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February 18, 2013 at 7:06 PMComments: 0 Faves: 0

Understanding the Human Cough

By Jeffrey VanWingen M.D. More Blogs by This Author

Earlier today, I walked by my waiting room and heard a chorus of coughing. Yes, it's the season for respiratory illness: the common cold, bronchitis, sinusitis, croup, pneumonia, and influenza.  Among all the common symptoms of respiratory illness, cough is probably the most annoying and feared among patients. There are several different aspects of cough, including function, characteristics among different illnesses, "red flags" for concern, and treatment.


In short, cough is one of our body's mechanisms of defense. It's a reflexive response to something in the respiratory tract that shouldn't be there. This may simply be a piece of food that "went down the wrong tube," or it could be a mucous buildup in response to an infection. The mucous traps debris and infectious particles (bacteria or viruses), and the cough removes them from the body. Occasionally, the cough occurs due to patches of inflammation and swelling along the respiratory tree.


Different qualities and associations with a cough can offer clues as to the the cause of an illness. Cough is often described as productive or non-productive (whether or not mucous comes up with the cough). Further, the color of the mucous is often qualified as clear, yellow, green and the consistency as thick or thin.

Really, with infection, mucous quality is not so telling, save one exception. Rust-colored mucous coughed up should raise suspicion for pneumonia caused by the bacteria pneumococcus. The rust color comes from microscopic blood.

While the color or quality of the mucous isn't much help in determining a cause, the sound of the cough can give important information. The following are common examples of characteristic coughs:

  • "Barking seal" cough with stridor (whistling inspiration) in a child:  think croup
  • Accented cough, coming in attacks that gives the appearance of choking followed by a "whooping" inspiration:  think pertussis (whooping cough)
  • "Brassy" cough with musical breathing (wheezing):  think RSV (respiratory syncytial virus) bronchiolitis or asthma

A Mere Annoyance or Reason for Worry?

For most, cough is merely an annoyance and will resolve on it's own. Certain "red flags" do exist, however, which could signal something more serious. As stated earlier, rust-colored mucous associated with illness should raise concern for pneumonia. Cough associated with difficulty breathing requires treatment, whether it is croup, whooping cough, RSV, asthma, or another cause. Coughing up blood also requires further investigation to rule out cancer or tuberculosis.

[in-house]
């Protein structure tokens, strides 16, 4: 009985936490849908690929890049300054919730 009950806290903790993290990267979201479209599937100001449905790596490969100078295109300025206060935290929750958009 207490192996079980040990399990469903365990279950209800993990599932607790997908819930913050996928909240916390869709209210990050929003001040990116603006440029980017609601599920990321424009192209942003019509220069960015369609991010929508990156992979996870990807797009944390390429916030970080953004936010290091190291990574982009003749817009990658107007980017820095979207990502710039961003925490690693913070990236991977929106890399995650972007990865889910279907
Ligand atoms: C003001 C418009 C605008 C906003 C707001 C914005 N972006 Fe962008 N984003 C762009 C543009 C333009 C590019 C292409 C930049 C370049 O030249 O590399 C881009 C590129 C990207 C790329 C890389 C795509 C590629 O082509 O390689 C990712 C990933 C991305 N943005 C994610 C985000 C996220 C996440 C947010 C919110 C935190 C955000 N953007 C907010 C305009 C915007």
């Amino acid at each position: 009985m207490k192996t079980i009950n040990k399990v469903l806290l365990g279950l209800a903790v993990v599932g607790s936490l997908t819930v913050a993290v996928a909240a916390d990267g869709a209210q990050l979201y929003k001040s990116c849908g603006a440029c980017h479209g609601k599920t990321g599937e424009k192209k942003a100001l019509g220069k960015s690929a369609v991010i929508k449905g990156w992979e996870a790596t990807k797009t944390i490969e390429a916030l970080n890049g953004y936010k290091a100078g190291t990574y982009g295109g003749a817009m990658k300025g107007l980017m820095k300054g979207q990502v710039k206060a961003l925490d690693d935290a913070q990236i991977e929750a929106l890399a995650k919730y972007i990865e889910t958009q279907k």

Incessant coughing may or may not warrant concern. With illness, such as a cold, symptoms typically resolve after 7-10 days. Occasionally, a "post-bronchitic" cough persists as an unwanted remnant. This all-too-common consequence of bronchial irritation occurs when the cold leaves irritation from nasal drainage. Breathing in, this creates a tickle or a catch and a responsive cough. The cough irritates this area in the back of the throat and the vicious cycle ensues. This cough can persists for weeks or months after a respiratory illness. 

Cough that persists, however, and is not related to a cold or other respiratory illness, should be further investigated. Causes can vary widely from a side effect of medication (commonly a blood pressure medication called an ACE-inhibitor) to undiagnosed asthma or allergies to cancer.


The main reason to treat a cough is to break a cycle. Beyond the annoyance, cough can interrupt sleep significantly, which decreases quality of life, and prolong healing of the causal illness. With post-bronchitic cough, stopping the cough for a period of a few days allows the bronchial tissue to heal, halting the cycle of cough.

Cough that is a symptom of more significant illness should not be treated without addressing the cause. While a number of over-the-counter medications are available to treat cough in adults, the most effective remedy is considered to be codeine, a prescription narcotic. With children, OTC medications have been discontinued for the most part. Before this time, however, buckwheat honey was shown to be equally effective and a much safer option for children over the age of one.

In Conclusion...

Cough is a common complaint with many different causes. The most discerning quality and association of cough is its characteristic sound. Certain "red flag" symptoms such as persistence, presence of blood, or association with difficulty in breathing should prompt medical investigation.

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